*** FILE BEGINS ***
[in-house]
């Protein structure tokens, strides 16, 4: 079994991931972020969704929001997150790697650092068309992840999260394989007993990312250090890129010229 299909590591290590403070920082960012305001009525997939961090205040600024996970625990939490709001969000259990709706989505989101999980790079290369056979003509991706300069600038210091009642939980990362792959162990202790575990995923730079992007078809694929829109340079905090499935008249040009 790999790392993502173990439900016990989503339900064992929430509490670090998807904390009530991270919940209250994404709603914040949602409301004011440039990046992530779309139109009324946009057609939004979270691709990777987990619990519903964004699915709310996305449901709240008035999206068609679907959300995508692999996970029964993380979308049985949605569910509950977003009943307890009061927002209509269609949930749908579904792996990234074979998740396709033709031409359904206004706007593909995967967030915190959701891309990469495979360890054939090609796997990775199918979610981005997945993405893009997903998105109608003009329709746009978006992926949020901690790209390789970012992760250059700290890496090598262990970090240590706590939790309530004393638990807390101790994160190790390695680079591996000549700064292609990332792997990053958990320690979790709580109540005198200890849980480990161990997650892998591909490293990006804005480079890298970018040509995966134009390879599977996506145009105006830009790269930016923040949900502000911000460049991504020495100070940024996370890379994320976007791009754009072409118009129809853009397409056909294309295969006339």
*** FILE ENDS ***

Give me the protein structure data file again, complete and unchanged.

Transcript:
[in-house]
């Protein structure tokens, strides 16, 4: 079994991931972020969704929001997150790697650092068309992840999260394989007993990312250090890129010229 299909590591290590403070920082960012305001009525997939961090205040600024996970625990939490709001969000259990709706989505989101999980790079290369056979003509991706300069600038210091009642939980990362792959162990202790575990995923730079992007078809694929829109340079905090499935008249040009 790999790392993502173990439900016990989503339900064992929430509490670090998807904390009530991270919940209250994404709603914040949602409301004011440039990046992530779309139109009324946009057609939004979270691709990777987990619990519903964004699915709310996305449901709240008035999206068609679907959300995508692999996970029964993380979308049985949605569910509950977003009943307890009061927002209509269609949930749908579904792996990234074979998740396709033709031409359904206004706007593909995967967030915190959701891309990469495979360890054939090609796997990775199918979610981005997945993405893009997903998105109608003009329709746009978006992926949020901690790209390789970012992760250059700290890496090598262990970090240590706590939790309530004393638990807390101790994160190790390695680079591996000549700064292609990332792997990053958990320690979790709580109540005198200890849980480990161990997650892998591909490293990006804005480079890298970018040509995966134009390879599977996506145009105006830009790269930016923040949900502000911000460049991504020495100070940024996370890379994320976007791009754009072409118009129809853009397409056909294309295969006339």